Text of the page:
• News You Can Use

    How New Hires Land Jobs

    Job boards and search engines are out; referrals and company career Web pages are in—at least for two-thirds of recent hires.

    A new report by talent management software firm SilkRoad examined data from over 700 clients—from Fortune 500 companies to small firms—covering a wide swath of fields. The firms posted more than 222,000 jobs and received 9.3 million applicants, leading to 94,000 hires.

    The research revealed that 63 percent of those hired gained their positions through "internal sources," defined as personal referrals, company websites, and internal recruiting.

    The remaining one-third of new hires found their positions through external means. About 85 percent of those used job search engines. A small percentage landed positions through more traditional means such as print ads and campus recruiting.

    Discussion: What are some research tools you can use to learn more about a firm in which you are interested? How can you show your professionalism and maturity in a job search? What are some ways to begin networking while you are still in college?

    Source: Ladika, S. (2012, April 9). Study: Internal sites, referrals key to finding new hires. Workforce. Retrieved from www.workforce.com

    Stop Annoying Your Co-Workers!

    Irritating behavior in the workplace can hurt productivity and cause friction. To avoid being disliked, experts offer the following advice.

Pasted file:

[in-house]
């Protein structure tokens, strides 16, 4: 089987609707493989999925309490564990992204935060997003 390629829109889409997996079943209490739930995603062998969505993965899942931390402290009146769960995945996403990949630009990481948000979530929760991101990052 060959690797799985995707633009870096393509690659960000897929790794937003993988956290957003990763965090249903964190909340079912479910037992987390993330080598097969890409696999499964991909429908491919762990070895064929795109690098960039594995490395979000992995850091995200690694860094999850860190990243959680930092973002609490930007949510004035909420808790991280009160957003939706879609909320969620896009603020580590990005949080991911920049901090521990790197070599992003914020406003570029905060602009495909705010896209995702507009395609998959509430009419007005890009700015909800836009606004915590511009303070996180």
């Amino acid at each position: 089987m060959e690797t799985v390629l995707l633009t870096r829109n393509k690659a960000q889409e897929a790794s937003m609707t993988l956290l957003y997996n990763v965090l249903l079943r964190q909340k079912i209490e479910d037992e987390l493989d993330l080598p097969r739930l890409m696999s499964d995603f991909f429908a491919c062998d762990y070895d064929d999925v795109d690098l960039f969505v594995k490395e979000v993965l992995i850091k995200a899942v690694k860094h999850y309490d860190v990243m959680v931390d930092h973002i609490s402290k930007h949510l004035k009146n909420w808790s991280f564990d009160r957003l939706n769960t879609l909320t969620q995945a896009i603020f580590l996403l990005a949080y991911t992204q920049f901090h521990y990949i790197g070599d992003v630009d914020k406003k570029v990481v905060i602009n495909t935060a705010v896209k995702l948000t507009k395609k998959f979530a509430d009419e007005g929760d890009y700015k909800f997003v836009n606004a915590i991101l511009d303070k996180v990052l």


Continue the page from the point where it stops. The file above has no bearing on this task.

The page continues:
1. Don't "suck up" to the boss. This includes "helpfully" pointing out a colleague's errors or taking more credit than you deserve on a project.

    2. Avoid negativity. Gossip is a major turn off and reflects poorly on the gossiper. Other negative behaviors include interrupting others, ignoring or discounting ideas, and complaining.

    3. Clean up after yourself. Leaving your mess, especially in communal areas, is no way to improve your popularity.

    4. Observe cubicle etiquette. Bringing foods with strong odors to your workspace and making obtrusive noise (including using a loud voice) are top offenders that cause disharmony in the workplace.

    Discussion: How might you approach someone whose loud voice affects your ability to do your job? Why does gossiping reflect poorly on the instigator? Why are good listening skills so important in the workplace?

    Source: Mantell, R. (2012, April 21). Why co-workers don't like you. Wall Street Journal. Retrieved from wsj.com.

    Wake Up Time Influences Problem Solving Ability

    Early birds who bound out of bed eager to fly into their day do better at "insight"-based problem solving tasks in the evening, according to a study by Michigan State University researchers.

    The study asked 428 self-identified morning people to perform jobs at different times during the day. Results showed that early risers performed tasks that required original thinking (labeled "insight-based" problem solving) better in the evening.

    The reason for this seemingly incongruous correlation is that solving problems requires overcoming an impasse, which is best done by approaching the situation from a different perspective. During "prime time," people are more likely to latch onto the first idea that pops into the mind. However, during perceived less optimal times, individuals allow a freer flow of ideas, which leads to better problem solving. The study's author explains that when the brain is "on," it screens irrelevant information. But that's not the best way to be creative.